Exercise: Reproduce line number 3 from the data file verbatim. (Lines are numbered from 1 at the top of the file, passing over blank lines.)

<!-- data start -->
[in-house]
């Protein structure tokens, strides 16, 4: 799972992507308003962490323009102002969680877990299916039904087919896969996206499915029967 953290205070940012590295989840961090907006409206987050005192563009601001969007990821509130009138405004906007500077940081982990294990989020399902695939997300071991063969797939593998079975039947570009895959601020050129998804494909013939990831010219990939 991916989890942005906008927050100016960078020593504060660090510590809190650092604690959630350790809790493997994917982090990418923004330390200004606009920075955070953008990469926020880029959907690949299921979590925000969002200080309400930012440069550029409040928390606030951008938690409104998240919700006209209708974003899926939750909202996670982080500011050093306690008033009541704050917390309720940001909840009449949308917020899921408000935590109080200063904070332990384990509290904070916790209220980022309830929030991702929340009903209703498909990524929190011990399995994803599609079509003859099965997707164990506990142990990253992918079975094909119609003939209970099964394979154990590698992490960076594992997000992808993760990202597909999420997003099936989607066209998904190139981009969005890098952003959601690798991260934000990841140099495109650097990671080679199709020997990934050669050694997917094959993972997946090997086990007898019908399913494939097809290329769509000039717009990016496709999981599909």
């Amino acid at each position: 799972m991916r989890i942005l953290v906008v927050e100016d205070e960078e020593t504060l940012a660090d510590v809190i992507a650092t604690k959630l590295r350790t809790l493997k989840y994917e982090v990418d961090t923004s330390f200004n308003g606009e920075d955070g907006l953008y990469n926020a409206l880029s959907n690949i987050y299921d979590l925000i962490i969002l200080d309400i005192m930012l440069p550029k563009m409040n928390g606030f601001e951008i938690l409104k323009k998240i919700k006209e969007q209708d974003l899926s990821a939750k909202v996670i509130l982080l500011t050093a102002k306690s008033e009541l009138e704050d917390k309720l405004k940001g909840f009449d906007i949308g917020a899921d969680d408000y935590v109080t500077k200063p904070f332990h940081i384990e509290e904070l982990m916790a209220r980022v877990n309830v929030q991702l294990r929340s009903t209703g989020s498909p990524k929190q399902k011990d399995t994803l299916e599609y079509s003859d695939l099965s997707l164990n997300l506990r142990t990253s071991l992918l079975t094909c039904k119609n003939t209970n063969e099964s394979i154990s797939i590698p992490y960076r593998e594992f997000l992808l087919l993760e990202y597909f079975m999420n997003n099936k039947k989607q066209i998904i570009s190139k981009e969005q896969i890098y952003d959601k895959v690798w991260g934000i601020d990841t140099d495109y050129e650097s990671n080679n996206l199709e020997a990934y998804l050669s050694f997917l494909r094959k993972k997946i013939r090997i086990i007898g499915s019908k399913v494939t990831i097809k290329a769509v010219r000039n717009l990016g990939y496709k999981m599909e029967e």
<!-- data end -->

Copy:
């Amino acid at each position: 799972m991916r989890i942005l953290v906008v927050e100016d205070e960078e020593t504060l940012a660090d510590v809190i992507a650092t604690k959630l590295r350790t809790l493997k989840y994917e982090v990418d961090t923004s330390f200004n308003g606009e920075d955070g907006l953008y990469n926020a409206l880029s959907n690949i987050y299921d979590l925000i962490i969002l200080d309400i005192m930012l440069p550029k563009m409040n928390g606030f601001e951008i938690l409104k323009k998240i919700k006209e969007q209708d974003l899926s990821a939750k909202v996670i509130l982080l500011t050093a102002k306690s008033e009541l009138e704050d917390k309720l405004k940001g909840f009449d906007i949308g917020a899921d969680d408000y935590v109080t500077k200063p904070f332990h940081i384990e509290e904070l982990m916790a209220r980022v877990n309830v929030q991702l294990r929340s009903t209703g989020s498909p990524k929190q399902k011990d399995t994803l299916e599609y079509s003859d695939l099965s997707l164990n997300l506990r142990t990253s071991l992918l079975t094909c039904k119609n003939t209970n063969e099964s394979i154990s797939i590698p992490y960076r593998e594992f997000l992808l087919l993760e990202y597909f079975m999420n997003n099936k039947k989607q066209i998904i570009s190139k981009e969005q896969i890098y952003d959601k895959v690798w991260g934000i601020d990841t140099d495109y050129e650097s990671n080679n996206l199709e020997a990934y998804l050669s050694f997917l494909r094959k993972k997946i013939r090997i086990i007898g499915s019908k399913v494939t990831i097809k290329a769509v010219r000039n717009l990016g990939y496709k999981m599909e029967e």